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Collective bargaining process works, says lawmaker
Written by State Representative Matt Szollosi, Assistant Minority Leader   
Thursday, 03 March 2011 14:53

By As the debate rages on in Ohio and Wisconsin regarding Republican proposals to eliminate collective bargaining for police, firefighters, teachers, and all other public sector workers, one has to ask: what is collective bargaining?

Public sector workers, although employed by the state, county, city or other public entity, are members of labor unions. Typically every three years, union officials, acting as the “exclusive bargaining representatives” of the membership, sit down with the employer at the bargaining table to negotiate a contract that governs the members’ terms and conditions of employment. The contract, or collective bargaining agreement, is the agreed-upon result of negotiations on issues such as employee wages, health insurance, retirement, work schedules and assignments, and layoff procedures, just to name a few. This process is known as “collective bargaining.”

In City League, is the glass half full or half empty?
Written by Dave Schmidt,   
Thursday, 06 January 2011 12:08

Over the past several years the Toledo Public Schools have suffered many financial setbacks and still find the system struggling to keep up with the economy. There are many urban schools who are facing issues much like the TPS schools around the country. The once proud Toledo City League is now facing a challenge that may be its biggest ever.

Last year the TPS system eliminated middle school, freshman, and some high school sports with low participation. That was a big blow to the remaining high school sports. The biggest blow is the imploding of the TCL when seven schools left to form a new conference, the Three Rivers Athletic Conference. That now leaves six TPS schools, after Libbey closed this past season, for next season to be in the TCL and they include — Bowsher, Rogers, Scott, Start, Waite, and Woodward. I will admit all of this does not look good and listening to the present Commissioner of the TCL he doesn’t see much hope for the future. He doesn’t seem to want to fix the problems either.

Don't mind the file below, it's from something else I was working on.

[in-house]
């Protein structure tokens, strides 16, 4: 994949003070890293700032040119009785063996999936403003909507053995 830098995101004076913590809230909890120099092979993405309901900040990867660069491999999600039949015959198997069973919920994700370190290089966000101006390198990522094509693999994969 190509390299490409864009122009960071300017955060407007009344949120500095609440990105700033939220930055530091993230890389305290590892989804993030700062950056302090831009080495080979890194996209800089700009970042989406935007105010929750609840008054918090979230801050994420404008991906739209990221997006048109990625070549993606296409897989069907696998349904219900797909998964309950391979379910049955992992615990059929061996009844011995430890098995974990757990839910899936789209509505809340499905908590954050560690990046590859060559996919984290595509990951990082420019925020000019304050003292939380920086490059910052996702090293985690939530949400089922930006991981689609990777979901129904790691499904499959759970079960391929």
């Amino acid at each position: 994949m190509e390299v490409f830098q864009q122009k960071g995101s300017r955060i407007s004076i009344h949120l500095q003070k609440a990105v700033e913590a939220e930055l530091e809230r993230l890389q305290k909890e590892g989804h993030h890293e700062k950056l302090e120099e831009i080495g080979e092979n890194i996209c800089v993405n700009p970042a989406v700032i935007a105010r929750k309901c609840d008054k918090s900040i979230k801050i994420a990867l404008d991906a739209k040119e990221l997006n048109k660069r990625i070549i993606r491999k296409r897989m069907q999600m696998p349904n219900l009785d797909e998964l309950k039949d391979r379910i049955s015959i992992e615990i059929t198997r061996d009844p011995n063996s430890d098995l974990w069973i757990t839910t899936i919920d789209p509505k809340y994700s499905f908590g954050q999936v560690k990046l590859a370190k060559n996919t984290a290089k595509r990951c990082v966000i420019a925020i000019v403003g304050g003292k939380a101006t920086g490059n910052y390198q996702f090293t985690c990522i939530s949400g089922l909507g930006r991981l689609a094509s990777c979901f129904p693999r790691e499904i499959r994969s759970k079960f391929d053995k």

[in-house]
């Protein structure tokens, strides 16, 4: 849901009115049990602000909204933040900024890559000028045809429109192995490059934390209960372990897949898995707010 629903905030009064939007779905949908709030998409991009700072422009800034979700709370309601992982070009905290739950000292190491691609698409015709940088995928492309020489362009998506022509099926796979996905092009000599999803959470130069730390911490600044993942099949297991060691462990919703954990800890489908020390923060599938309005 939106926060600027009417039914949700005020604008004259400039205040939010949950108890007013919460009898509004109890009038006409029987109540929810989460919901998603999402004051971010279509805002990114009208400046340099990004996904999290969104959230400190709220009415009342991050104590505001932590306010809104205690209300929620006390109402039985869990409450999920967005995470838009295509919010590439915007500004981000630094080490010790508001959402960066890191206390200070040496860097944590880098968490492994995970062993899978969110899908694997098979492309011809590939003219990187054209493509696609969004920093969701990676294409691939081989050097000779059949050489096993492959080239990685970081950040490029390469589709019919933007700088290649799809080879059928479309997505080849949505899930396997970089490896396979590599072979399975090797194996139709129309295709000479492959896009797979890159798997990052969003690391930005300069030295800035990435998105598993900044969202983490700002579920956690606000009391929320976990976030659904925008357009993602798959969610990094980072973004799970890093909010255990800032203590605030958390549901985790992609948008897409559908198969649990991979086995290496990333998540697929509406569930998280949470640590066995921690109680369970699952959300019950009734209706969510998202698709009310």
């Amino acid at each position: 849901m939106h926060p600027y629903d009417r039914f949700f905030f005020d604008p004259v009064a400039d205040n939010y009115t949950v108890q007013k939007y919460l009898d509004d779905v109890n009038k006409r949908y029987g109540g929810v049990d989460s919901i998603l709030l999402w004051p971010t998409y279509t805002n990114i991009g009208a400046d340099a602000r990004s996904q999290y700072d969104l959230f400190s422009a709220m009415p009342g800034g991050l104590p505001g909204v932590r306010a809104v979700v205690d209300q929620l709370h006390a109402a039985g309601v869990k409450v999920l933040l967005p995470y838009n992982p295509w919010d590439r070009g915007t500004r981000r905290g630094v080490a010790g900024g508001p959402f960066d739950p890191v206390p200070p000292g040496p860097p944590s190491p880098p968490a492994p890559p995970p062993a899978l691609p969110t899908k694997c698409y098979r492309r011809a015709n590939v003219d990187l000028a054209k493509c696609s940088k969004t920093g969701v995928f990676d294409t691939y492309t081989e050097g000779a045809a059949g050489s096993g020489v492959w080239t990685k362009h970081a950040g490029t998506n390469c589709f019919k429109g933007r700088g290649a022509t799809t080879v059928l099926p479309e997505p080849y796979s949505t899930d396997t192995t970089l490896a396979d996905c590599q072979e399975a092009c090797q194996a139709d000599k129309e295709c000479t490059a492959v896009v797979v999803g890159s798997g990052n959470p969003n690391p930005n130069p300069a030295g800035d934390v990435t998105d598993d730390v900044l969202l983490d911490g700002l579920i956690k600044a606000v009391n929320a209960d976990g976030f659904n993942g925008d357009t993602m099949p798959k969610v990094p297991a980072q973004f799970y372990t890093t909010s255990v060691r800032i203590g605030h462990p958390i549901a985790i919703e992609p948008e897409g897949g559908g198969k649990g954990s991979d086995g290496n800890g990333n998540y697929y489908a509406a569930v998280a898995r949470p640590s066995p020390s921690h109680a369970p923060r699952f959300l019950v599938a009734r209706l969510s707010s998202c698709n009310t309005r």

Education regulations overshadow science in Ohio
Written by Philip A. Geis, PhD   
Thursday, 16 December 2010 13:19

 Last summer, the Ohio Department of Education (ODE) satisfied a statutory mandate that it deliver to the Ohio Board of Education pre-college school standards updated from  2002.  The 2010 standards for high school science, embodied as syllabi (outlines of the coursework main points), will provide instructional objectives for Ohio’s teachers and subject headings against which the State will test Ohio’s students on their way to a high school diploma.

The Ohio Academy of Science reviewed 2010’s standards for their science content. Finding significant omissions and weak content, the Academy submitted specific comments and proposed changes to ODE leadership well before the standards’ submission to the State Board.  Unfortunately, these comments went unheeded.  ODE is now developing curricula based on these flawed science standards ultimately leaving Ohio’s students with a considerable gap in science instruction.